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Title: Essays on financial analysts and broker-hosted conferences
Author: Wang, Yang
ISNI:       0000 0004 7964 6954
Awarding Body: London School of Economics and Political Science (United Kingdom)
Current Institution: London School of Economics and Political Science (University of London)
Date of Award: 2019
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This thesis consists of three chapters that explore sell-side analysts' attribute, the new regulation on them, and the research service provided by them on the capital market. Chapter 1 (co-authored with Peter Pope and Ane Tamayo) studies the impact on sell-side analysts and the stock market of separating research payments from dealing commissions. We exploit an exogenous shock to sell-side analysts' research income in Sweden, caused by several of Sweden's largest asset managers' adoption of the unbundling model (the RPA model) to pay for the equity research purchased from the sell-side. Using a hand-collected dataset revealing analyst location, we find that the introduction of the RPA model coincides with a reduction in the supply of sell-side research services. The RPA model is associated with a reduction in analysts' coverage lists, with some firms losing analyst coverage. This reduction is greater for firms with lower institutional ownership and with lower market value of equity, as well as firms that are not in the Benchmark index. Moreover, we find that, after controlling for changes in analyst coverage, the adoption of the RPA model is associated with an overall improvement in analysts' research quality, as evidenced by superior earnings forecast ability in the post adoption period. Lastly, we find that the market reacts more strongly to forecast revisions in the post RPA adoption. Overall, our results suggest that unbundling research payment is associated with an improvement in the information environment for firms with analyst coverage, but some firms suffer a loss of analyst coverage. In Chapter 2 (co-authored with Peter Pope and Ane Tamayo), we investigate the effects of broker-hosted credit conferences on the corporate bond market. We find that firms with a greater probability of financial distress, more public debt, and lower timeto-maturity of bonds are more likely to attend credit conferences. Next, we find that the bond market mainly reacts to credit conferences, rather than non-credit conferences. In addition, we document a greater market reaction to credit conferences when bonds have speculative grade credit rating and short time-to-maturity. Furthermore, we find that firms attending credit conferences experience a reduction in the cost of debt in the subsequent months. Lastly, we document an increase in institutional investor ownership of bonds after the credit conference participation; this increase is mainly attributable to mutual fund investors. None of these results hold for non-credit conferences. Finally, in Chapter 3 (solo-authored), I investigate the role of analysts' educational backgrounds in the analysis of R&D intensive firms within the chemical manufacturing industry. Firms' technological complexity has a negative impact upon analysts' behavior. Using R&D intensity as a proxy of technological complexity, and hand-collected data of analysts' educational degrees, I find that analysts with a matching technological degree cover less industries, and firms' analyst following by analysts with (without) a matching degree is positively (negatively) associated with firms' R&D intensity. Furthermore, I find that a matching technological degree that an analyst holds ameliorates the negative impact of the R&D intensity on analysts' forecast accuracy. Next, I find that the market reactions to upward recommendations revised by matching analysts are greater than that revised by non-matching analysts. Lastly, when restricting the sample to the group of pharmaceutical firms, I find a negative association between analysts' boldness and firms' R&D intensity; but when analysts have matching technological degrees this alleviates the negative association.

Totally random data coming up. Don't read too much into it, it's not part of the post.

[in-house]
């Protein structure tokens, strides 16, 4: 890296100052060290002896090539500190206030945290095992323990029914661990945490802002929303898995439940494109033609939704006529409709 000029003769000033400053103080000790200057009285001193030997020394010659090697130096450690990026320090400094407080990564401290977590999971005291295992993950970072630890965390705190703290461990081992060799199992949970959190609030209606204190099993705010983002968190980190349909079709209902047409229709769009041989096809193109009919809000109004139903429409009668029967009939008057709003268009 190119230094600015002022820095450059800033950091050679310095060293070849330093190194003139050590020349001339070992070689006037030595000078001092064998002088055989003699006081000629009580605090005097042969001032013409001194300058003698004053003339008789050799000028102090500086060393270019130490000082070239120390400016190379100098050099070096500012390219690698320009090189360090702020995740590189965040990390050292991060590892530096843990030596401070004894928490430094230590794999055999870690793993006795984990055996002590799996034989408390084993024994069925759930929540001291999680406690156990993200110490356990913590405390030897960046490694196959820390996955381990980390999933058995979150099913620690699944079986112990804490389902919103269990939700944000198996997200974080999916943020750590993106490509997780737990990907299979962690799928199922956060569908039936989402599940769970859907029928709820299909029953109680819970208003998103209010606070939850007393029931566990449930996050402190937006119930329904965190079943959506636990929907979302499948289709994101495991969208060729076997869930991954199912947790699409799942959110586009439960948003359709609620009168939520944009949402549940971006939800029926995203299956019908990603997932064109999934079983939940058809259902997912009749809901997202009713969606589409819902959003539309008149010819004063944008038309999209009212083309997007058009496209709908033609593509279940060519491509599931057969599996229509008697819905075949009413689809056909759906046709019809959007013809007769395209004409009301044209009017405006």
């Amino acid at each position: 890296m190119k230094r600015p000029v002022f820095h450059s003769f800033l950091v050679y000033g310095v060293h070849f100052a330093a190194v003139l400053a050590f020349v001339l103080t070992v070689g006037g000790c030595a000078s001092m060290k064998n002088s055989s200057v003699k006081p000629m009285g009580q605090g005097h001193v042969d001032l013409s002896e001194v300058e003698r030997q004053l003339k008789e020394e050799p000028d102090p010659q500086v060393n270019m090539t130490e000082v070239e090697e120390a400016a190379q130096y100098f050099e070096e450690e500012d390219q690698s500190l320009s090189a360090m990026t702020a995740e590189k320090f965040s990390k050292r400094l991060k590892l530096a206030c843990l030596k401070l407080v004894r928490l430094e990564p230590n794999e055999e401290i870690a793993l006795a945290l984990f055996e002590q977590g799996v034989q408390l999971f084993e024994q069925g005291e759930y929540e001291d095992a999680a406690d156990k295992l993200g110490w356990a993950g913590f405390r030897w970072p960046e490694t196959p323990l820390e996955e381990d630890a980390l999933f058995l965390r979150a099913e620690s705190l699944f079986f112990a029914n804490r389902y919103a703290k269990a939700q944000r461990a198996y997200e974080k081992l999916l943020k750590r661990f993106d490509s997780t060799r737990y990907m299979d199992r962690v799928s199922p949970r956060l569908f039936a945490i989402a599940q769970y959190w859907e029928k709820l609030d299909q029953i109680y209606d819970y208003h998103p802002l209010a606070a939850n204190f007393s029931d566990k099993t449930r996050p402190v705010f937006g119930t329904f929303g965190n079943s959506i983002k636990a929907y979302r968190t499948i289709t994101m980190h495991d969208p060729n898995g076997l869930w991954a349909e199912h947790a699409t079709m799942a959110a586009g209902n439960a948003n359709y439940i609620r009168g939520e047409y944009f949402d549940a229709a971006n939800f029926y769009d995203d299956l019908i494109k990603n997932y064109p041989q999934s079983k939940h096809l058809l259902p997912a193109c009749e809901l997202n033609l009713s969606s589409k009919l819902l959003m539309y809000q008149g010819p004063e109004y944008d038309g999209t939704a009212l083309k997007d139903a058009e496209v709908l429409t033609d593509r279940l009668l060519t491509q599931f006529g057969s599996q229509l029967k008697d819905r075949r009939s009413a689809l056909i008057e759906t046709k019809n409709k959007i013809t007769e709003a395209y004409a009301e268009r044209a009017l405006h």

Supervisor: Not available Sponsor: Not available
Qualification Name: Thesis (Ph.D.) Qualification Level: Doctoral
EThOS ID:  DOI: Not available
Keywords: HF5601 Accounting